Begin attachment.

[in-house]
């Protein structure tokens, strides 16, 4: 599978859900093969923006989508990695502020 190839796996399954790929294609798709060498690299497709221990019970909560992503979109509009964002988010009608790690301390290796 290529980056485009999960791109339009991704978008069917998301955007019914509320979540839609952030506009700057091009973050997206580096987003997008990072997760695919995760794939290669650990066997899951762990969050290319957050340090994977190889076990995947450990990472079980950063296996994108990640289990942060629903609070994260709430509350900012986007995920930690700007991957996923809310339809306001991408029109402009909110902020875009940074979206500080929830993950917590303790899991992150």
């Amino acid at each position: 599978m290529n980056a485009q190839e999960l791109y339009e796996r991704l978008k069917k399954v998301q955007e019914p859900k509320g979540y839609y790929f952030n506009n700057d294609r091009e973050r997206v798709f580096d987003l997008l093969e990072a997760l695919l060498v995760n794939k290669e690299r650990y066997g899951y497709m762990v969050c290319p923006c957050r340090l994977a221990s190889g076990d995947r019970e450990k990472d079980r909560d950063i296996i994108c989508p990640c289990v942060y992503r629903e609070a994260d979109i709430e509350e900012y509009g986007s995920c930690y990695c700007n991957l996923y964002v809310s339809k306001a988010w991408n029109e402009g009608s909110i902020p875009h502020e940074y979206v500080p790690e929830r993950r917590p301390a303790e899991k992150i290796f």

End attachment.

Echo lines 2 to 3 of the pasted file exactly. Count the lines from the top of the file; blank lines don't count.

């Protein structure tokens, strides 16, 4: 599978859900093969923006989508990695502020 190839796996399954790929294609798709060498690299497709221990019970909560992503979109509009964002988010009608790690301390290796 290529980056485009999960791109339009991704978008069917998301955007019914509320979540839609952030506009700057091009973050997206580096987003997008990072997760695919995760794939290669650990066997899951762990969050290319957050340090994977190889076990995947450990990472079980950063296996994108990640289990942060629903609070994260709430509350900012986007995920930690700007991957996923809310339809306001991408029109402009909110902020875009940074979206500080929830993950917590303790899991992150």
């Amino acid at each position: 599978m290529n980056a485009q190839e999960l791109y339009e796996r991704l978008k069917k399954v998301q955007e019914p859900k509320g979540y839609y790929f952030n506009n700057d294609r091009e973050r997206v798709f580096d987003l997008l093969e990072a997760l695919l060498v995760n794939k290669e690299r650990y066997g899951y497709m762990v969050c290319p923006c957050r340090l994977a221990s190889g076990d995947r019970e450990k990472d079980r909560d950063i296996i994108c989508p990640c289990v942060y992503r629903e609070a994260d979109i709430e509350e900012y509009g986007s995920c930690y990695c700007n991957l996923y964002v809310s339809k306001a988010w991408n029109e402009g009608s909110i902020p875009h502020e940074y979206v500080p790690e929830r993950r917590p301390a303790e899991k992150i290796f």